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Tyer's tax rate greenlit as Pittsfield council rejects using additional $1 million in free cash to reduce property tax bills

Mayor Linda Tyer tax rate.jpg

Pittsfield Mayor Linda Tyer addresses the City Council on Tuesday night, in defense of her proposed tax rates. Tyer said using more of the city's free cash to cover the tax levy would hurt the city in the long run.

PITTSFIELD — The City Council voted 8-3 on Tuesday night to accept Mayor Linda Tyer’s original tax rate proposal, deciding to reject a proposal from some councilors to use an additional $1 million in free cash toward the city’s tax levy.

The net result will be an increase in the property tax bill for most Pittsfield homeowners, driven by rising property values and a tax levy that increased 3.17 percent over last year’s levy — the amount of money the city needs to raise from property taxes to finance the city’s budget.

At the heart of the discussion during the council meeting was whether it was better to give residents a break on their taxes this year or add to the city’s financial reserves that might one day cover future city costs. The end result would be the same — an increasing property tax bill for most residents and commercial property owners — but one proposal asked a little less from residents upfront.

“The time has come, and we need to use some of our rainy day fund to help individuals [who are] struggling,” Ward 7 Councilor Anthony Maffuccio said.

The council and Tyer agreed in June to put $1.5 million in free cash — that is, the money left in city coffers at the end of a fiscal year and that isn’t restricted in use — toward the city’s levy before passing a $179.2 million operating budget.

The proposals by Tyer as a result of that agreement, and the ones eventually approved by the council Tuesday, set the residential property tax rate at $18.56 per $1,000 in assessed value and the commercial property tax rate at $39.90 per $1,000 in assessed value. At those amounts, the rate for residential properties will decrease 69 cents per $1,000 in assessed value and the rate for commercial properties will decrease 9 cents over the fiscal year 2021 rate.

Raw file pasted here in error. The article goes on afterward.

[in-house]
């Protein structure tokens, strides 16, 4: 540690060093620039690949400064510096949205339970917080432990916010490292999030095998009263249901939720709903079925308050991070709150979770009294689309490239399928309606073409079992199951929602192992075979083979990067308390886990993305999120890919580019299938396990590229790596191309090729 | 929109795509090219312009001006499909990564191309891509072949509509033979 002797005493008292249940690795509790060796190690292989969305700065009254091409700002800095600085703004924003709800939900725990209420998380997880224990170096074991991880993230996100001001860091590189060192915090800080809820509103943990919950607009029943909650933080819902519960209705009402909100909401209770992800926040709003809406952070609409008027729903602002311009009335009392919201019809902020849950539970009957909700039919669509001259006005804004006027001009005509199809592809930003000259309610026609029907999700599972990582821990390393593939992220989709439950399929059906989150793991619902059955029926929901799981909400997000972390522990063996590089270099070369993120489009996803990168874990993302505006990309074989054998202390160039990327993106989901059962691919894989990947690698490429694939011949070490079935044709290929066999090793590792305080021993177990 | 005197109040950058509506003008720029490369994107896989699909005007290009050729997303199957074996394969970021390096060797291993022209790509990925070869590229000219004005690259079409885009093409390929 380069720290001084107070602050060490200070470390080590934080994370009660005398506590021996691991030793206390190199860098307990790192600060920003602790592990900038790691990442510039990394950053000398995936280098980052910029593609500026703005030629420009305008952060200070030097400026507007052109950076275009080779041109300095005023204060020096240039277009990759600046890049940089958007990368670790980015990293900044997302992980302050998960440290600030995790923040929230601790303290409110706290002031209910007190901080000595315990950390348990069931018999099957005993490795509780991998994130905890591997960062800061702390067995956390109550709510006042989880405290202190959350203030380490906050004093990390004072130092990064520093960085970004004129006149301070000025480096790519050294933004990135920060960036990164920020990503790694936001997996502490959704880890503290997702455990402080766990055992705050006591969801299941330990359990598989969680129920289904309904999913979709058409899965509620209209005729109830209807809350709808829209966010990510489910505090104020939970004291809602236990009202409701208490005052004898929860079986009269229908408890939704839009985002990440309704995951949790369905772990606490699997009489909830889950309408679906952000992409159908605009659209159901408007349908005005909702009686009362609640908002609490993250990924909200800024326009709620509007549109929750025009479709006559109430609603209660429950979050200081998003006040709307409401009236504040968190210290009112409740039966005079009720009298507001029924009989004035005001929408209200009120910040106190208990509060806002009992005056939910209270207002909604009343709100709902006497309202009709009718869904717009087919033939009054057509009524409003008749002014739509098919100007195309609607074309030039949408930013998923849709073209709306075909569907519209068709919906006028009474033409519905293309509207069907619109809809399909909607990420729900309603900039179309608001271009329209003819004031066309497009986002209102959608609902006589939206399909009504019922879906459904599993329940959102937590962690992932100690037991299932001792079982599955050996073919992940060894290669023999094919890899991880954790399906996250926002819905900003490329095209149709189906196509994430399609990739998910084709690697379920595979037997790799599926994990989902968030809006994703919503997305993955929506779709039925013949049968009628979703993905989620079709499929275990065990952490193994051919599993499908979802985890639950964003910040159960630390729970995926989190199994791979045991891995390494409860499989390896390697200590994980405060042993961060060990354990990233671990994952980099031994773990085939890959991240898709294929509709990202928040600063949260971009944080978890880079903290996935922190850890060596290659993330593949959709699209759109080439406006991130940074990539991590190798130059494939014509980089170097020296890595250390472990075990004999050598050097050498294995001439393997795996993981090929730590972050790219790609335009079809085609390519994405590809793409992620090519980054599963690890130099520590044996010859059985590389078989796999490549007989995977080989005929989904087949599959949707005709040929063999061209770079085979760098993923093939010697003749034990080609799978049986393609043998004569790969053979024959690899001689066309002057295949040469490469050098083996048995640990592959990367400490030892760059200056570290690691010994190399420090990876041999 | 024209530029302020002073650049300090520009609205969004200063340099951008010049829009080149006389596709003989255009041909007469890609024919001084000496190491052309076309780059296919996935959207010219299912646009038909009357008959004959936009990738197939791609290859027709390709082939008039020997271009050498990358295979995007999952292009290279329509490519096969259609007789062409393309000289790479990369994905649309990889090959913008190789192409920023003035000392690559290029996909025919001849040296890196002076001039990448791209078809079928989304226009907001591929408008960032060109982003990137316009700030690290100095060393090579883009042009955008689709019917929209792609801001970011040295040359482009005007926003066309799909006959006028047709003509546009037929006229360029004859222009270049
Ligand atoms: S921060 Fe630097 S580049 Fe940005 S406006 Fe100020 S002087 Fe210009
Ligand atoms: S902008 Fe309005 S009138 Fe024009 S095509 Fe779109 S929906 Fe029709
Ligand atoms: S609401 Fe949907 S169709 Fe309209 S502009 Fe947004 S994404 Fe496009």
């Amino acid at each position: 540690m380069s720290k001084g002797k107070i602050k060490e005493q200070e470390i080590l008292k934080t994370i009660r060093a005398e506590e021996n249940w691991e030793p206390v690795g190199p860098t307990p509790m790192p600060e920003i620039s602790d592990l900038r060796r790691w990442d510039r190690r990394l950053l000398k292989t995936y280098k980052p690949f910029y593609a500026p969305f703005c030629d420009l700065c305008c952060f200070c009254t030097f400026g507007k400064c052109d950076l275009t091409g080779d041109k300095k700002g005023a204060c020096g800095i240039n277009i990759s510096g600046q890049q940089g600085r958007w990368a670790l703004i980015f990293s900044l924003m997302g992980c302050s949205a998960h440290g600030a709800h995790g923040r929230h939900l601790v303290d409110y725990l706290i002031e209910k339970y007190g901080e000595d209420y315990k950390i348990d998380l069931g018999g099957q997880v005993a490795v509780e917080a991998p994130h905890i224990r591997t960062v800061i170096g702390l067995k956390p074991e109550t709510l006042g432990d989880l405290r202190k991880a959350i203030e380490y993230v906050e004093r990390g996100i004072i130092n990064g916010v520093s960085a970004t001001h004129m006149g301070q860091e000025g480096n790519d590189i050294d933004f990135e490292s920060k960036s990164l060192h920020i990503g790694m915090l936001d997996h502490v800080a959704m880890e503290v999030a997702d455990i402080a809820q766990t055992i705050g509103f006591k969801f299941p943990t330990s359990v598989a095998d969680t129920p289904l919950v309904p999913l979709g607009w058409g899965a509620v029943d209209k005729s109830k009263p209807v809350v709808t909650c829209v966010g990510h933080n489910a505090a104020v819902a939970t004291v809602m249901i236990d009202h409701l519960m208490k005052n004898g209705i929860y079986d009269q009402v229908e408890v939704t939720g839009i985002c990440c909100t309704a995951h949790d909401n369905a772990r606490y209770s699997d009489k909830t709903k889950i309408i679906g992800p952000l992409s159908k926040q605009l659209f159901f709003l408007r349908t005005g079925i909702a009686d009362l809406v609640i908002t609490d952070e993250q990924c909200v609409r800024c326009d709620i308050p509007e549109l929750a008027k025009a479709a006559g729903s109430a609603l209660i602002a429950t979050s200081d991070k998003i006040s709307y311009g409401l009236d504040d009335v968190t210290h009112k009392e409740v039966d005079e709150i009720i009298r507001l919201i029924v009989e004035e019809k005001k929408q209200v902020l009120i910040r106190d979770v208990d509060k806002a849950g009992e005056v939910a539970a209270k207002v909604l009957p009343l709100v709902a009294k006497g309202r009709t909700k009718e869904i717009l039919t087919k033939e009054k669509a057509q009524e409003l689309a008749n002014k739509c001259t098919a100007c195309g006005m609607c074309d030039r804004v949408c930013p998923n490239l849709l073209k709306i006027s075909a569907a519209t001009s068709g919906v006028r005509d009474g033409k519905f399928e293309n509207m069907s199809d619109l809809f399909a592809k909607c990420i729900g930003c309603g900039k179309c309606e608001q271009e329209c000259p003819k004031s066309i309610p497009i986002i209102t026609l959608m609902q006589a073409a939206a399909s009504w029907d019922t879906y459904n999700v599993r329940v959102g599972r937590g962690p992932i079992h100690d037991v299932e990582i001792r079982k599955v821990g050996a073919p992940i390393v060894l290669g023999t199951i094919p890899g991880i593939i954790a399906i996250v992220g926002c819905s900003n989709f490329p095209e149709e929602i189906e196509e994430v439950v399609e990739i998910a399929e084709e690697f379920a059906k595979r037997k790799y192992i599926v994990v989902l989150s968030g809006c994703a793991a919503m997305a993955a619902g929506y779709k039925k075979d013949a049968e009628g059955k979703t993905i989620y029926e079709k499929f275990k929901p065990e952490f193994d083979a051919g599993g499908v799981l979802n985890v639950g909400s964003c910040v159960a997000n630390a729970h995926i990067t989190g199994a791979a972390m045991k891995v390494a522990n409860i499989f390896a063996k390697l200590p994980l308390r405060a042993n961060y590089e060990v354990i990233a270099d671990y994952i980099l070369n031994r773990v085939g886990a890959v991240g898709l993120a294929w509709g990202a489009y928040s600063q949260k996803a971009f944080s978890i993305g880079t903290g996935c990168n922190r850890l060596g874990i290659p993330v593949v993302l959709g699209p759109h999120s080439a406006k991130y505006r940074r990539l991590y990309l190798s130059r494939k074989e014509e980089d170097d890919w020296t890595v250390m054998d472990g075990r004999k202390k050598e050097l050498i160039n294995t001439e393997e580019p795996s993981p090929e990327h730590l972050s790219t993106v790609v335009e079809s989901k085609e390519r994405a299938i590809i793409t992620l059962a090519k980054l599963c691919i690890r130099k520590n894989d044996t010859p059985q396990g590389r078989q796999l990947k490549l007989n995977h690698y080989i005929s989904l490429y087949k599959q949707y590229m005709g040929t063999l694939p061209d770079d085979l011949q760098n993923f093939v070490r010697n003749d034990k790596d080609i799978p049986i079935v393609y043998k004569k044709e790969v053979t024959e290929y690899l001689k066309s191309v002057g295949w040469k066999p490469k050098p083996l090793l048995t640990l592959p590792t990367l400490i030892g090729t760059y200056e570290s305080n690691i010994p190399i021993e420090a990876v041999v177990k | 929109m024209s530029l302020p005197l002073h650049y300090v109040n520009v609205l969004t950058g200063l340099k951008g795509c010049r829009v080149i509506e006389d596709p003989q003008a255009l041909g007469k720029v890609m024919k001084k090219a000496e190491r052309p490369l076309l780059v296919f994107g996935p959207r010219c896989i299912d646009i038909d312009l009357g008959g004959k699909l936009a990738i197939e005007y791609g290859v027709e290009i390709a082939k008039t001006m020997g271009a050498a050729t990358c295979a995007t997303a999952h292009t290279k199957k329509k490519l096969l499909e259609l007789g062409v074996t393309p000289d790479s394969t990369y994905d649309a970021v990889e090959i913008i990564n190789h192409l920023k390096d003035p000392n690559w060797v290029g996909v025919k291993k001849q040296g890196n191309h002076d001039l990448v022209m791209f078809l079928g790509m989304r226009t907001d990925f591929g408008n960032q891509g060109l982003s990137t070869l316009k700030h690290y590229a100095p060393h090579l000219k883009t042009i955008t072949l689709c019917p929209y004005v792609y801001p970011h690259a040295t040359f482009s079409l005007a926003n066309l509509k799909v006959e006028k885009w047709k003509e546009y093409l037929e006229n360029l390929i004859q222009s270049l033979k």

But, given how much property values have increased, many residents will end up paying more in city property taxes this year than they did last year. Over the course of the fiscal year, the owners of an average single-family home will pay $4,121.67, an increase of about $197, or 5 percent more, than their bill from the previous year.

The alternative before the council — to use additional free cash to lower the levy further — would have set the residential rate at $18.36 per $1,000 in assed value and the commercial rate at $39.48 per $1,000 in assessed value. Over the course of the year, that would mean that the average single-family home’s property bill would hit about $4,077 — a savings of about $44, or about 1 percent over the approved rates.

“I think it’s irresponsible to say that saving a household $40 a year is more compassionate than having a municipality that can’t cover big expenses as they come,” Ward 6 Councilor Dina Lampiasi said. “As a city, we need to have reserves, because we don’t know what is coming our way.”

The majority of councilors and Tyer argued that reducing the city’s free cash would have a longer impact on residents than the upfront savings would and would break from smart financial planning strategies.

The Massachusetts Department of Revenue recommends that free cash “should be restricted to paying one-time expenditures, funding capital projects, or replenishing other reserves.”

“If we continue to subsidize the municipal operating budget with free cash, there is a ripple effect on future budgets that far, far exceeds the tax value of the $44 annually on the average single-family home,” Tyer said.

Tyer said that using the total of $2.5 million in free cash would leave the city with three options next year: continue to cover the tax levy by pulling $2.5 million in free cash; find cuts to the city budget in that amount; or set a tax rate “that will be significantly higher in FY23 than what we are proposing for FY 22.”

The City Council has voted to use at least $1 million in free cash toward taxes every year since 2015 — save for last year, when it agreed to use $750,000 in free cash toward the tax levy.

“We are elected to make hard choices,” at large Councilor Earl Persip III said. “The easy choice is to say, ‘Hey, give a million dollars,’ we get a couple headlines in the paper, and we’re the saviors — the saviors of the tax rate.

“What the smart thing to do is to build our reserves,” Persip said.

Meg Britton-Mehlisch can be reached at mbritton@berkshireeagle.com or 413-496-6149.

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